Western Digital’s big push behind its MyNet line of router is that they are optimized for multimedia.  FasTrack QoS is Western Digital’s proprietary Quality-of-Service feature that’s baked-into the AC1300 (and the N900, as well).

For streaming Internet content to a home network, the speed of streaming largely depends on how fast your Internet connection is. Yet, with the FasTrack QoS enabed on the N900 router, time to buffer and play a movie from Netflix decreased about ten seconds. I did not see the same results with the AC1300. I did see slightly better streaming on the internal network with FasTrack enabled on the AC1300, decreasing the time to buffer and stream a movie from one client machine to another about 3 seconds.
In fairness, other router manufacturers also offer some sort of multimedia streaming enhancement. I tested Netgear’s solution on its R6300 router and time to stream and buffer a Netflix movie was reduced about six seconds. For streaming within the network from device-to-device, the R6300′s QoS shaved also about three minutes off time to buffer. With Belkin’s AC 1200 DB Wi-Fi Dual-Band AC+ Gigabit Router, that buffering time was shaved about a second and-a-half.

So I don’t see huge difference with streaming with proprietary QoS technology enabled or disabled among different routers. However, QoS is more helpful when streaming within a network between devices, and is also dependent on capabilities of a client’s wireless adapter. I did receive better streaming in testing with Western Digital’s N900 than with the AC1300, using the same file and equipment, which is a bit puzzling.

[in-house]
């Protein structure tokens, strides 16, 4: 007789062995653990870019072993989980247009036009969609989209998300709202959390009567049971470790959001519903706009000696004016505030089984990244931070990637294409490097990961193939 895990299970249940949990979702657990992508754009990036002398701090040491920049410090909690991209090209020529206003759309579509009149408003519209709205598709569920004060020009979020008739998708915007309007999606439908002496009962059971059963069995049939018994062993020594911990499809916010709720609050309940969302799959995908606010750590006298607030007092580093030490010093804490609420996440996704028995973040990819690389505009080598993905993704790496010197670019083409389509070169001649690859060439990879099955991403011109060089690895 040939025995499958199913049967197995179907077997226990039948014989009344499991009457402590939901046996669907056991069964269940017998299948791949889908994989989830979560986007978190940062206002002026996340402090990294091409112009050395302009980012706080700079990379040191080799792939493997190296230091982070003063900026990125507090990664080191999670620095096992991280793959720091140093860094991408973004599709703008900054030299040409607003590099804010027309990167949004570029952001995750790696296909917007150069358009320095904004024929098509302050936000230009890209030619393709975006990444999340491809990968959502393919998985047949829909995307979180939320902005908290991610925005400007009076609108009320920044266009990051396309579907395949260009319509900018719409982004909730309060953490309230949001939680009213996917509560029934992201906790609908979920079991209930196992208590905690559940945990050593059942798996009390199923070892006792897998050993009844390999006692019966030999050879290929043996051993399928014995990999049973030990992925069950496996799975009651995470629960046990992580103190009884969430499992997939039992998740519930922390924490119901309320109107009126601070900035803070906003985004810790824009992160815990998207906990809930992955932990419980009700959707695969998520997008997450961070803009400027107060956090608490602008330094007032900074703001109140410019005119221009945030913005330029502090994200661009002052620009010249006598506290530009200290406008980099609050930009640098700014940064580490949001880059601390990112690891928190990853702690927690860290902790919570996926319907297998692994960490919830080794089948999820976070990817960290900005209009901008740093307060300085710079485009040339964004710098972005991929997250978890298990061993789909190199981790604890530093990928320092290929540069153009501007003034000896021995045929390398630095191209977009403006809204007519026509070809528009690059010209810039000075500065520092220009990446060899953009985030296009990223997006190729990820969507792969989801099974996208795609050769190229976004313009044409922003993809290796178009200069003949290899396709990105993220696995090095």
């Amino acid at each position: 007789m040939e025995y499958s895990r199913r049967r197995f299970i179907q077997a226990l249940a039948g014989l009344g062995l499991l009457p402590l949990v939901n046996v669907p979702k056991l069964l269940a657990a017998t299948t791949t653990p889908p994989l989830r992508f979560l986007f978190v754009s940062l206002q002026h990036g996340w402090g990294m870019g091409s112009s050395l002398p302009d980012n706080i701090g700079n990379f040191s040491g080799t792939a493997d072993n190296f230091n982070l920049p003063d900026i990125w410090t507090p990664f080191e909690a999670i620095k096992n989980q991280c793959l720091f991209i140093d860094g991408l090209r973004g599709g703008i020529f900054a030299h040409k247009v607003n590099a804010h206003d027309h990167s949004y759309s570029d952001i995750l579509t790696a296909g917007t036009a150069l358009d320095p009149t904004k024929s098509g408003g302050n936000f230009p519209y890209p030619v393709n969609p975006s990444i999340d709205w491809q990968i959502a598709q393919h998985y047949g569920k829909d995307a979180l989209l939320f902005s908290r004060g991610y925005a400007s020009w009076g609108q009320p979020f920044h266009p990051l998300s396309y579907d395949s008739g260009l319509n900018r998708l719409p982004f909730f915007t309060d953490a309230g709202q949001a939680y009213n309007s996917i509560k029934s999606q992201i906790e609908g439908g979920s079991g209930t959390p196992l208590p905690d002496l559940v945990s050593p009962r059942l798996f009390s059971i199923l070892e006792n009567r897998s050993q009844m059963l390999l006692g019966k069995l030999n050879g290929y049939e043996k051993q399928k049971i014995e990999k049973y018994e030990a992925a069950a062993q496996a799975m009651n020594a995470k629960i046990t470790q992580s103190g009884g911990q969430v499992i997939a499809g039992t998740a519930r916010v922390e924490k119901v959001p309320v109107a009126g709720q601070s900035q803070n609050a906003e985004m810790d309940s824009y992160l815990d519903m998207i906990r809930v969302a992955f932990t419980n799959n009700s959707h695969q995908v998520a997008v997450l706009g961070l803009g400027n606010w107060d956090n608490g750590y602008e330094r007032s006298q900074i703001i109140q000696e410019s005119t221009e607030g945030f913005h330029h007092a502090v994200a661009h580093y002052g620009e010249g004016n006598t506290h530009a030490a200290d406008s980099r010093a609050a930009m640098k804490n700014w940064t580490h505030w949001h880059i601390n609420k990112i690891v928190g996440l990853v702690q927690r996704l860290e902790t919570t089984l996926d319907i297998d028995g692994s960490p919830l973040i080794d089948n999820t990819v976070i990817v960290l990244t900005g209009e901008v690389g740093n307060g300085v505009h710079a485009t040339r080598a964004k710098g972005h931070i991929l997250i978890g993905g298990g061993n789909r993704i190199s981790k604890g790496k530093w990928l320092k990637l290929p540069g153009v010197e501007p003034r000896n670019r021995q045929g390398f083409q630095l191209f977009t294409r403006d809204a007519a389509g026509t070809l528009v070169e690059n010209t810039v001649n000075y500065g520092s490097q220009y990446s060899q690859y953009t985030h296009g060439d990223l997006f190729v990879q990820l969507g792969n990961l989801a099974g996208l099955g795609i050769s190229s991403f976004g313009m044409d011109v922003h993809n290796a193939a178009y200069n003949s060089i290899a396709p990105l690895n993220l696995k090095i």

Further Issues
I have to note a couple of times during a course of two-day testing; two clients I had connected to the AC1300 lost Internet connectivity. When I went into the router’s interface, I saw a notification message stating that Internet was not set up. I quick on and off of the router resolved the issue (and reconnected the clients) but the software seems a bit buggy. I also noticed at times, some slow responsiveness switching through differed settings pages within the interface.

With an 11ac router, the main criterion in gauging performance is throughput at the 802.11ac mode. Of course, with the exception of D-Link’s Wireless AC1200 Dual Band USB Adapter (DWA-182) , there are no compatible 11ac wireless adapters for clients on the market.

Instead, I tested 11ac throughput using Western Digital’s 11ac MyNet Wi-Fi Bridge, Intel’s 3×3 6300 AGN wireless adapter, and D-Link’s DWA-182 USB adapter.